Over the next five years, Taiwan plans to put nearly $1 billion toward English education in the country. It’s a pretty hefty sum of cash, going toward an equally lofty goal: becoming a bilingual country by 2030.
This week, we’ve got a story detailing just exactly how the country plans to do that. Plus, a story from Rest of World about ways in which the misuse of machine translation (MT) tools is putting refugees at risk. Meanwhile, press releases from Acolad, Speechmatics, and more are sure to keep you up to date about what’s going on in the language industry this week.
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Philadelphia adds Spanish, Simplified Chinese translations to website (via the CBS Philadelphia)
Across the United States, many city government websites still employ a Google Translate widget for non-English-speaking users to view their content.
That was the case for Philadelphia — at least until late March. The city recently commissioned translations of its website, phila.gov, into Spanish and Simplified Chinese. At MultiLingual, we often report on similar translation efforts, but this week, CBS Philadelphia talked to some residents of the city to learn about the impact this will have.
Taiwan wants to be bilingual by 2030, lifting English proficiency to take ‘another step’ to aid economy (via the South China Morning Post)
In 2018, Taiwan announced plans to increase the level of English proficiency in the country — likely an effort to compete with neighboring nations like the Philippines and India, which boast higher English proficiency. Last month, the country announced its efforts to actually follow through on that plan: a nearly $1 billion investment (NT 30 billion) in bilingual English education.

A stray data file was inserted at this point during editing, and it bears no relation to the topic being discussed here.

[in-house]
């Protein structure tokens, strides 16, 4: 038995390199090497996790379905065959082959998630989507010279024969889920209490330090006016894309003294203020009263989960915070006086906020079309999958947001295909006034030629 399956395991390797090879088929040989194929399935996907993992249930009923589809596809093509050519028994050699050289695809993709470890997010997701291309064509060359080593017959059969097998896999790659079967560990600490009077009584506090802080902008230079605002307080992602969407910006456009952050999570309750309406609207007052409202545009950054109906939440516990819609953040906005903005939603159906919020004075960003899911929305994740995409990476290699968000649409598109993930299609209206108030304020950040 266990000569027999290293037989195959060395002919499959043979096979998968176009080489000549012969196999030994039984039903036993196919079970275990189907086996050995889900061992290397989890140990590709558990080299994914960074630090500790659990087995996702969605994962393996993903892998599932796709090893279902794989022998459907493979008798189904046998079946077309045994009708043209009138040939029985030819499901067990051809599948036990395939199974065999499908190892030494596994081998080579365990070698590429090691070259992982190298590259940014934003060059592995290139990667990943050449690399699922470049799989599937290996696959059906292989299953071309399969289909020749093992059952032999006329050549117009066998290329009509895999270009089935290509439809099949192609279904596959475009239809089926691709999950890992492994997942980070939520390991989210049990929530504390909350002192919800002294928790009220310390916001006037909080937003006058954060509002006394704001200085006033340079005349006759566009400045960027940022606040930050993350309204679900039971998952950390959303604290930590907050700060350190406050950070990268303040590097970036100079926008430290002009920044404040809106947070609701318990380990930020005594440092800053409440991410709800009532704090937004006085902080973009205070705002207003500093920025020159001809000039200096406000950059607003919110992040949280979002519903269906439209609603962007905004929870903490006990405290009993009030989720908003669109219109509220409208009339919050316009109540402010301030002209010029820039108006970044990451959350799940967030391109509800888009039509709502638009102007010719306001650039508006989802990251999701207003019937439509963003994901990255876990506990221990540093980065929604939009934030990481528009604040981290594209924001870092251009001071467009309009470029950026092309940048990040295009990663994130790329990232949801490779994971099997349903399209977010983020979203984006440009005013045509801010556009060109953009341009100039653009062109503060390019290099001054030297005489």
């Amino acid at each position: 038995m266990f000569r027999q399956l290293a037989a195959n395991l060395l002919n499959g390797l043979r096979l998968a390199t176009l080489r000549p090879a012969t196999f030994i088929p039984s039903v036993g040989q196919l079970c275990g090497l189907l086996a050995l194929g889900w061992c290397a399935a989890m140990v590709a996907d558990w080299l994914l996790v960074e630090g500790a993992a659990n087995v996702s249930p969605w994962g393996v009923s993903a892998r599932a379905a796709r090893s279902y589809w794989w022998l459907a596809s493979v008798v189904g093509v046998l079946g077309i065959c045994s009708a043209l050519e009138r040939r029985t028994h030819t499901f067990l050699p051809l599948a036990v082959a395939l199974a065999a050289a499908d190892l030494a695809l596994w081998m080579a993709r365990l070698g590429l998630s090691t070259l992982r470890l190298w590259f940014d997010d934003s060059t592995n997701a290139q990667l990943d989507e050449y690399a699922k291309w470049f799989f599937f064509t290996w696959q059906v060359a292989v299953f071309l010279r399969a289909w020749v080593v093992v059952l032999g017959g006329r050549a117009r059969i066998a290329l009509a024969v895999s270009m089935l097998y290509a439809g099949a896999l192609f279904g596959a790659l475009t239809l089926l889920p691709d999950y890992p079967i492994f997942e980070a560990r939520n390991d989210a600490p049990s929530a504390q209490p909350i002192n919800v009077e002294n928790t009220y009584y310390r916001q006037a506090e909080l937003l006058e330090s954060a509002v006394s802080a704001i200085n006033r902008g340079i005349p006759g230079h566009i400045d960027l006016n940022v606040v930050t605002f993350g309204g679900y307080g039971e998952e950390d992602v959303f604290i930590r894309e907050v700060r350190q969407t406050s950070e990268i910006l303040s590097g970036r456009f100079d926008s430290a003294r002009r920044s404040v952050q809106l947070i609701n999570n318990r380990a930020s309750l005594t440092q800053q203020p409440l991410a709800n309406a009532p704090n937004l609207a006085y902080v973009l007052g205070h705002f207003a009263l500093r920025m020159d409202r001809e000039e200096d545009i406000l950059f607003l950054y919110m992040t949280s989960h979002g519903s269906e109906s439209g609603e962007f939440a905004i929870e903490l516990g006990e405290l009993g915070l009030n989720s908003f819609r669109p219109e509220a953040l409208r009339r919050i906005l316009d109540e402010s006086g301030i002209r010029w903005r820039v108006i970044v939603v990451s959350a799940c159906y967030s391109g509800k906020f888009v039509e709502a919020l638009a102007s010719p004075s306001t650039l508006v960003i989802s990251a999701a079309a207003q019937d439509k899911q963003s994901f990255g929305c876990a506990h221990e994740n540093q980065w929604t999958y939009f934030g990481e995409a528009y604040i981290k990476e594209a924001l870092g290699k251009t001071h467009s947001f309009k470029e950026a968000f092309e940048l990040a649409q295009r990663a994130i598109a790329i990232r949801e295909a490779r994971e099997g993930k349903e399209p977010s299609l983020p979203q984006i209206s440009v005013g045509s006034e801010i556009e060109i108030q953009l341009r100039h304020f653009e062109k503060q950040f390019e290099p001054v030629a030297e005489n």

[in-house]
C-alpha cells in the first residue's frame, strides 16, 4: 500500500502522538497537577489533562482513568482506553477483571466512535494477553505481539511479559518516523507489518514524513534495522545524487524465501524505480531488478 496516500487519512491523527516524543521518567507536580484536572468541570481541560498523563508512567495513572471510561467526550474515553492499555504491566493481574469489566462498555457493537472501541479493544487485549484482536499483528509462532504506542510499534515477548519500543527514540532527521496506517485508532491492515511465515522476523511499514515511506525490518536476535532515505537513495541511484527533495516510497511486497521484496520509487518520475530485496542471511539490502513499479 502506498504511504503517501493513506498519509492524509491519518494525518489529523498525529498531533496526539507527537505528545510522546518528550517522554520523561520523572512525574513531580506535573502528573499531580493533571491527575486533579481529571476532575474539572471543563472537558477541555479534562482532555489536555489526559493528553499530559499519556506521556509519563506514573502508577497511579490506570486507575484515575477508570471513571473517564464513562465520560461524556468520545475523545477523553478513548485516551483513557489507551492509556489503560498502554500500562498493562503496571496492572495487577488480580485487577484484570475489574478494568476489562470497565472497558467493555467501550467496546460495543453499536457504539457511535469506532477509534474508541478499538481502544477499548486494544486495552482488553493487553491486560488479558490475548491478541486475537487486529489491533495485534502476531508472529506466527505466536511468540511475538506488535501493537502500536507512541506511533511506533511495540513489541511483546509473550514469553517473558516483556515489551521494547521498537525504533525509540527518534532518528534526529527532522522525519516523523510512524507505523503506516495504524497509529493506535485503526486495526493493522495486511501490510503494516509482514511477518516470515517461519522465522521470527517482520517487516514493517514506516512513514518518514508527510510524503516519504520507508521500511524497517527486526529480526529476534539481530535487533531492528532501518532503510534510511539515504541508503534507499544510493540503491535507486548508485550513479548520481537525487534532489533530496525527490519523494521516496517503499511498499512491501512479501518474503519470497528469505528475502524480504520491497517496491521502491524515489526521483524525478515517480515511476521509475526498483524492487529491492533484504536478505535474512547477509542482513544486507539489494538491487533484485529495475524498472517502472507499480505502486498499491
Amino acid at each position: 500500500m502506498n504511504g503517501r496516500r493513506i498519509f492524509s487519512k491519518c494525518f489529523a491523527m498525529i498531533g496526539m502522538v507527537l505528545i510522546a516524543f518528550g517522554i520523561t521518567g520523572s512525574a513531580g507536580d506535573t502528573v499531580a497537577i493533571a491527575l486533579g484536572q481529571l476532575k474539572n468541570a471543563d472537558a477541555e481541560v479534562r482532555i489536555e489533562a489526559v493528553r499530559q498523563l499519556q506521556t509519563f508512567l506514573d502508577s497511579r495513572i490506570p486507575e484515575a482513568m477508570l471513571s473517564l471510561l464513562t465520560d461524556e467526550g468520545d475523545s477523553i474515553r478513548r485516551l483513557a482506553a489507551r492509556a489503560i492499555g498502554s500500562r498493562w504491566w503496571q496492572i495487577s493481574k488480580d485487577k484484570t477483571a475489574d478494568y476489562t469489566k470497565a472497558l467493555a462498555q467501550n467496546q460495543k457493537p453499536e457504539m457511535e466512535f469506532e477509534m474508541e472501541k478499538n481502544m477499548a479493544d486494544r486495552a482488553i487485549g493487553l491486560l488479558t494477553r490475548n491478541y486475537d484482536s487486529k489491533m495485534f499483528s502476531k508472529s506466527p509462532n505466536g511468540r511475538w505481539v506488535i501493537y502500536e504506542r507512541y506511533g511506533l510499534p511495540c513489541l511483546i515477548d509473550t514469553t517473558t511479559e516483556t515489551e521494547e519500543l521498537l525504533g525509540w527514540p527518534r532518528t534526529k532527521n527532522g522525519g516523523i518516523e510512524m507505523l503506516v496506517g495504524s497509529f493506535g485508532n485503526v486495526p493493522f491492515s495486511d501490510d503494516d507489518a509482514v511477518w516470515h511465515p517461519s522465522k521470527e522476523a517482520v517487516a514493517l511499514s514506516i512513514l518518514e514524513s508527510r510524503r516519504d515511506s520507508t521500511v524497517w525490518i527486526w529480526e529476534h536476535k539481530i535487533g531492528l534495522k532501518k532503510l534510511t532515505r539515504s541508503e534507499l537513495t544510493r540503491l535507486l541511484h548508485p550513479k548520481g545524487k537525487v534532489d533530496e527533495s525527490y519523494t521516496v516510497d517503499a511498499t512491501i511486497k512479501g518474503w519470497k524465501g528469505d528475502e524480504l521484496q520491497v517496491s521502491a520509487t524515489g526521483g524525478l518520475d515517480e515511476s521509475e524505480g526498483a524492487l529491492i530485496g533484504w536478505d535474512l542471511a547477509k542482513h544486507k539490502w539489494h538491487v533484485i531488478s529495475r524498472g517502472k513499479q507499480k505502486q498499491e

“The [European Chamber of Commerce in Taiwan] welcomes the government’s goal of becoming a bilingual nation as we believe it will help to improve Taiwan’s attractiveness and competitiveness as an investment destination,” Freddie Hoeglund, CEO of the European Chamber of Commerce in Taiwan, told the South China Morning Post.
AI translation is jeopardizing Afghan asylum claims (via Rest of World)
As if there weren’t already enough barriers for refugees seeking asylum in the United States, it appears that the misuse of machine translation (MT) tools in the review process is making it all that much more difficult.
According to Rest of the World, this is particularly true for Afghan refugees entering the country — as demand for Afghan languages rises, the supply of interpreters and translators has become more and more constrained.
Music interpreting for American Sign Language (ASL) speakers has been on the rise for quite some, as we reported after an ASL version of Rihanna’s Super Bowl performance went viral earlier this year. Rihanna’s not the only musician to work closely with ASL interpreters.
Now, the famed heavy metal band Metallica is making ASL videos for every song on their latest album, “72 Seasons.” In response to this initiative, the media has dubbed the band the first rock band to do so.
Language Industry Blogs
- Enhancing Informed Consent Communications (via Lionbridge)
- What’s the Link between Climate Change and Language? (via AvantPage)
- Why does the word for “butterfly” in German get so much attention? (via Duolingo)
- Exploring the World of Literary Translation – Resources and Styles (via Day Translations)
Press Releases and Event Recaps
- Continuous terminology checks in external systems
- Acolad appoints Christine Wetzl as new general manager for DACH region
- Lionbridge appoints Menaka S. Thillaiampalam as chief marketing officer
- Speechmatics to launch pioneering real-time speech translation capabilities in 69 language pairs
- Globalization Partners International launches new translation services connector for Sitecore Content Hub